This case calls upon the Appellate Court to consider the validity of a rule that was decided 25 years ago, in the Matter of Alison D. (77 NY2d 651 ). In this case, an unmarried same-sex couple questioned the rights of responsibilities of having a child, in light of the fact that there was no biological connection between one of the parents and the child. This case discussed the rule that with an unmarried couple, a partner without a biological connection to a child is not considered the child’s parent in terms of standing to bring an action for custody or visitation due to the Domestic Relations Law sec. 70, 77 NY 2d 655). The Petitioners in this case ask for custody and visitation of the child. This court agrees that the rule that has been used through the years regarding this issue is no longer workable.
The parties entered into a romantic relationship and moved in with each other. In 2007, the Petition and Respondent registered as partners and later decided to have a child through artificial insemination. In February of 2008, the Respondent became pregnant. The Respondent had a child, and the Petitioner was there to support the Respondent in every way. The next several years were spent raising the child. But in 2012, they unfortunately decided to end their relationship.
In October of 2012, they began an action seeking child support from the Petitioner. The Petitioner denied any liability in the matter, and also countersued for visitation.
The court granted the child support petition and remanded the case to determine the Petitioner’s liability. The Supreme Court decided that the Petitioner was a parent for all intents and purposes, and was chargeable for support of the child. The Petitioner amended the visitation Petition and represented herself as a parent.
The Respondent moved to dismiss the Petition on the grounds that the Petitioner lacked standing to sue. The Family Court denies the respondent’s Motion to Dismiss the Petition via Alison D., and our decision in Debra H. v. Janice R (14 NY 3d 576), where the court didn’t foreclose a determination of standing based on judicial estoppel, as the prior judgement had determined that the Petitioner was a legal parent. The Respondent argued that the elements of judicial estoppel hadn’t been met.
The Family Court denied the Respondent’s Motion to Dismiss, (40 Misc 3d 219, 219-255 [Family Court Suffolk County 2013]. However, because of the Respondent’s support petition, the court concluded that the doctrine of judicial estoppel conferred standing on the Petitioner to request visitation with the child.
The court determined that this is a different situation than from Alison D because in those cases, the court didn’t discuss the situation where one party has argued inconsistent petitions. Here, the court determined that the Respondent was judicially estopped from arguing that the petitioner was not a parent based on sworn testimony in a prior proceeding where she took a different position because of her interest, in that case, was different. The Respondent filed an interlocutory appeal which was dismissed by the Appellate Division.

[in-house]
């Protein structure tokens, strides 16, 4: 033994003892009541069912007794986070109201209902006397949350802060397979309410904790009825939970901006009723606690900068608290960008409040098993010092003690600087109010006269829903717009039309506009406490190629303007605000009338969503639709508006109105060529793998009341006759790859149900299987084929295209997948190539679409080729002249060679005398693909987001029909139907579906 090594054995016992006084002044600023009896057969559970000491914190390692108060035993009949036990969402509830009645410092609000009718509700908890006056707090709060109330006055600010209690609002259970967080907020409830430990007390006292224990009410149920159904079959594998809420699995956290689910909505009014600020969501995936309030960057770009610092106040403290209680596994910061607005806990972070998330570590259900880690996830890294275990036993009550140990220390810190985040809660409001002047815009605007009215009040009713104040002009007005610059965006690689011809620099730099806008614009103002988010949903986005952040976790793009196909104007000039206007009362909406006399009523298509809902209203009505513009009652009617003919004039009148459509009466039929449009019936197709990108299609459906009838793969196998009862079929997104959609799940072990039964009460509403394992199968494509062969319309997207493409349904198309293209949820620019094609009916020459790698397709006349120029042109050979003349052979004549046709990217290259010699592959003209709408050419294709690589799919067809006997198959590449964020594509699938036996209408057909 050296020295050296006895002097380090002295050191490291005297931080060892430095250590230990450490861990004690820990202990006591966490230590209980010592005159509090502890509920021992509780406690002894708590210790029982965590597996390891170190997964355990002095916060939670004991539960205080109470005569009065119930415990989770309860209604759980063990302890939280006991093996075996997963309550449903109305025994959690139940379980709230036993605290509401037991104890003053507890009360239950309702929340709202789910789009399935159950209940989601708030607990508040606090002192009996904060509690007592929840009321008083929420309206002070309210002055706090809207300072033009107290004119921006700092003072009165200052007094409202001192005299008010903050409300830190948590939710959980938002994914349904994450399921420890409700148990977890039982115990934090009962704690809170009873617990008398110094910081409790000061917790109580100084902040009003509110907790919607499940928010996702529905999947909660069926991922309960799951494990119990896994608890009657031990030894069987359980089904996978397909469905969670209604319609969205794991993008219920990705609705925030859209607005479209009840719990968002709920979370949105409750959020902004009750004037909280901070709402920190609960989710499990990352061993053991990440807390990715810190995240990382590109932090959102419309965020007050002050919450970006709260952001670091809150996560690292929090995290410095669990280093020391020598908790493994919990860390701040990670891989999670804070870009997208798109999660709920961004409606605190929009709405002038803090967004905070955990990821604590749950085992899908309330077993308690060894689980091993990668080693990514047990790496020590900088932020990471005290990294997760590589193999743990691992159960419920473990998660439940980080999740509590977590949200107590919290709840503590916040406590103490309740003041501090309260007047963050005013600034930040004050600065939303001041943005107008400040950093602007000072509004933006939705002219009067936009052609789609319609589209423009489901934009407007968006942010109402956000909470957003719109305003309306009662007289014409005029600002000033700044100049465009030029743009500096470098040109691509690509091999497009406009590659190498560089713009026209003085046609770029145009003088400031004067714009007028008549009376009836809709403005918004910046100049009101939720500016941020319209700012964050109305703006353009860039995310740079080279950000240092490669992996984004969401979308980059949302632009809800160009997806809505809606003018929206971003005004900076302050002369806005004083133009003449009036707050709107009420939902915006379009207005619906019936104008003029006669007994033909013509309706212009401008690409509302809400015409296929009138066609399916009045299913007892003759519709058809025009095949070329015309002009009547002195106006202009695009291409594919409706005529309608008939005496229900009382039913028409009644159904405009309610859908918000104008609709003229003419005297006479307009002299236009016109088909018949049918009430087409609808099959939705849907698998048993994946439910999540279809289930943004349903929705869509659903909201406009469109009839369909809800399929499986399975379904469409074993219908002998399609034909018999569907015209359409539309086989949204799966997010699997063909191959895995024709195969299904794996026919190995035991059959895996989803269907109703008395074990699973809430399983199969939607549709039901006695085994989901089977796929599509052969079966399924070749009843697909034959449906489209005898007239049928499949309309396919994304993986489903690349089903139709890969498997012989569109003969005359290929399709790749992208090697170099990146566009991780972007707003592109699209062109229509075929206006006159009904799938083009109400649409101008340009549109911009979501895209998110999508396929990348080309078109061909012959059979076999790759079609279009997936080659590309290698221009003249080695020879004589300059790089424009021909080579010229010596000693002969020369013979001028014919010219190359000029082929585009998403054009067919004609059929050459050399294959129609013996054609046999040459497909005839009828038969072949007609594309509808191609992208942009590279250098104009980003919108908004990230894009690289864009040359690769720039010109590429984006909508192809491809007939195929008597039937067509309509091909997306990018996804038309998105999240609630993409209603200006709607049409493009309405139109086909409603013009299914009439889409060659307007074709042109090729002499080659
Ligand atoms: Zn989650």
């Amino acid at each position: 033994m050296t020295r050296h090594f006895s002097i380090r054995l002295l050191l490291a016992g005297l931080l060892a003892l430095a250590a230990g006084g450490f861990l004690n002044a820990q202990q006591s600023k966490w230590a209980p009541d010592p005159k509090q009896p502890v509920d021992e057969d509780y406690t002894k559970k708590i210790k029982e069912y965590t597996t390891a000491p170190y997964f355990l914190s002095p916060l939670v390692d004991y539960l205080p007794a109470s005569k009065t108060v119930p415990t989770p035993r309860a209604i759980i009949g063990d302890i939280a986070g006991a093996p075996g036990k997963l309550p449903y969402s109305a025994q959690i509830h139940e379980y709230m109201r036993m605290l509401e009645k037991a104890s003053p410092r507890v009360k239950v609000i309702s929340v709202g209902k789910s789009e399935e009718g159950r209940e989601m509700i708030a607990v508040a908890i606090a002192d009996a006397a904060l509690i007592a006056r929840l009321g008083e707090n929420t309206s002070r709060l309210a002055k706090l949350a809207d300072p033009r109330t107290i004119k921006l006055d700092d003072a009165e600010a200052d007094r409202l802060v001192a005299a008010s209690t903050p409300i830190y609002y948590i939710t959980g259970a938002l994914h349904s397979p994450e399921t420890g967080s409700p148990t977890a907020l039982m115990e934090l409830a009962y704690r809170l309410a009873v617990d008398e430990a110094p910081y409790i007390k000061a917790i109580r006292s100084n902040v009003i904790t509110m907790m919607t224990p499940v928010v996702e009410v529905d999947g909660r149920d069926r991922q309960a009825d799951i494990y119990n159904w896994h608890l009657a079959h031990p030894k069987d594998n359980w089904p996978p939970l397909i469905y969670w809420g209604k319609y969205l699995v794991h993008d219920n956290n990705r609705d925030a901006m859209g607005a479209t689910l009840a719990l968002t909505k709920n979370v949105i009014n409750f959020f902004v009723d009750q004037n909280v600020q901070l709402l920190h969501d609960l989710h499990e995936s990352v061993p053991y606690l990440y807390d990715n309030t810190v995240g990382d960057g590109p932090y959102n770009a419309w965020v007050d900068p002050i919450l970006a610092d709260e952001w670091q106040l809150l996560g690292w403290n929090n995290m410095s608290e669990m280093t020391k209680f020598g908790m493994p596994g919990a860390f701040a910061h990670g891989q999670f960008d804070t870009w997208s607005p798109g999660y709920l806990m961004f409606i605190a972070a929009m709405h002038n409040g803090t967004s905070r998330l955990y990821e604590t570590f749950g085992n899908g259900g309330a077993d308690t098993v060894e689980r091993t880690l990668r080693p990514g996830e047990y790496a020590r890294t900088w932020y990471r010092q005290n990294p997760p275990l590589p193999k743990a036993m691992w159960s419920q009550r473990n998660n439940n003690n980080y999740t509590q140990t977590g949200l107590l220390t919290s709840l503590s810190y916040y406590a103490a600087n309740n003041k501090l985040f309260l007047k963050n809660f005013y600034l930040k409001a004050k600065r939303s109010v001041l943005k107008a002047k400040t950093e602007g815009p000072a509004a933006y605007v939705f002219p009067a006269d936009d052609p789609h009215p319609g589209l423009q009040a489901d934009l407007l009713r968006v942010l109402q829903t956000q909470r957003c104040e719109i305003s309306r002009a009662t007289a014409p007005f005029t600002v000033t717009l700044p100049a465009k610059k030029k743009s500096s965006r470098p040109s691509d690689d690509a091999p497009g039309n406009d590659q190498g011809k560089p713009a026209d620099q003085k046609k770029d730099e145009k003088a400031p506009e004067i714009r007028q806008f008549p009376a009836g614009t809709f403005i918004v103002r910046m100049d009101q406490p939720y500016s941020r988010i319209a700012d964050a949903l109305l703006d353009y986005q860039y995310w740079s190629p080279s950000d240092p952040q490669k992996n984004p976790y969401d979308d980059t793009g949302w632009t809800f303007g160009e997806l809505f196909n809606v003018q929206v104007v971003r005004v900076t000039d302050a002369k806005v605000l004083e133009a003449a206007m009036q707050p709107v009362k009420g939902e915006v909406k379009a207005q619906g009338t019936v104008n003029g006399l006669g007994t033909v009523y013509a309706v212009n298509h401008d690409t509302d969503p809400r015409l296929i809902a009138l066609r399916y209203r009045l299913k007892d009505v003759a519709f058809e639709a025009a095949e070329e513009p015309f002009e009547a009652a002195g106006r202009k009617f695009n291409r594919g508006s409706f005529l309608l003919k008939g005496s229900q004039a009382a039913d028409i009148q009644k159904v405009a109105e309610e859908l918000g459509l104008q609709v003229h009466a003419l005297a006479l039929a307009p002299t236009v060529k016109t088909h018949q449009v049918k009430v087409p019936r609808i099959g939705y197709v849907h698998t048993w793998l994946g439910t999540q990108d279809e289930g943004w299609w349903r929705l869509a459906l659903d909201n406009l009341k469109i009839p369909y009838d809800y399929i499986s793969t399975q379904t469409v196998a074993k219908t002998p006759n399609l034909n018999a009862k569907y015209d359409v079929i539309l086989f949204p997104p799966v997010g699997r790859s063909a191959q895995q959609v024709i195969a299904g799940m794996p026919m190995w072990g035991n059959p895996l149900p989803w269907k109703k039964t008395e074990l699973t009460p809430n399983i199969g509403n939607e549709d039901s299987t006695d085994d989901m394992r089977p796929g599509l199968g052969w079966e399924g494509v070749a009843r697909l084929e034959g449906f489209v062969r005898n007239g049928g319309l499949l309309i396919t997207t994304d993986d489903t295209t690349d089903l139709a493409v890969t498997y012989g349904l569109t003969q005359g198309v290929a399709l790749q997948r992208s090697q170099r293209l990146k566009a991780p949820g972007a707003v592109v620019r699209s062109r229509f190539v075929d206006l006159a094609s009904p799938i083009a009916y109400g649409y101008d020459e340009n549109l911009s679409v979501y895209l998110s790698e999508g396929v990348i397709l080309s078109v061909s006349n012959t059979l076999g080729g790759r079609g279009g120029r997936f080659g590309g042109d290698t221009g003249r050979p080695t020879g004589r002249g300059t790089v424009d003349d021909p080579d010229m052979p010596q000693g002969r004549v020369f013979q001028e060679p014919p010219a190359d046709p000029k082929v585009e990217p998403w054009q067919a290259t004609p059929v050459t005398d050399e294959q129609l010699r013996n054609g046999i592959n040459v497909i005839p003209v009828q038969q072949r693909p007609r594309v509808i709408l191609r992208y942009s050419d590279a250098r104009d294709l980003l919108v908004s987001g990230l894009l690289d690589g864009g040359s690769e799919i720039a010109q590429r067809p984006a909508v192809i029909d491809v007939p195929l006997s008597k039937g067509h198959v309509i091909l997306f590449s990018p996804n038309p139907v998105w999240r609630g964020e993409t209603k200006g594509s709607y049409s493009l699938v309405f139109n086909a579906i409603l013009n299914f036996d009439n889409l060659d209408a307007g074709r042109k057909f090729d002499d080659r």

The Family Court held that a hearing on the Petition. The Court found that the Petitioner’s regular visitation with respect to the child would be in the child’s best interests.
The Family Court was affirmed (123 AD3d 1023, 1023-1027). The Appellate Court said that the Domestic Relations Law section 70 as discussed in Alison D, confers standing to seek custody or visitation only by the biological parent. Alison D. doesn’t preclude recognition of standing due to judicial estoppel.
This court found that a party who assumes a certain position in a prior legal proceeding and receives a judgment is prevented from assuming a contrary position in another action just because their interests have changed.
The Appellate Court agreed with the Family Court that the requirements of judicial estoppel had been met. The Respondent’s position in the support hearing was not consistent with their position in the visitation hearing. The respondent had won a favorable judgment based on a previous position and allowing the Respondent to maintain an inconsistent in the proceeding will prejudice the Petitioner. The Respondent was judicially estopped from denying Petitioner’s standing as a parent within the meaning of Domestic Relations Law sec. 70.
The court has argued that it has been 25 years since Alison D and the court has worked hard to change the unfair results that often occur as a result of Alison D and the court has worked hard to change these incongruent results. They are now faced with a situation where a nonbiological adopted parent may be estopped from claiming a percentage and paying child support.
Under the current legal climate, it is not possible for the same sex couple to have legal standing.
The court now faces the stigma of 100,000s of children that are being raised my same-sex couples. If you have a legal question regarding a similar issue or need to discuss a divorce or spousal support issue, speak with an attorney from Stephen Bilkis and Associates for guidance. We have offices to serve you throughout New York. Call today for a free consultation at 1-800-NYNYLAW.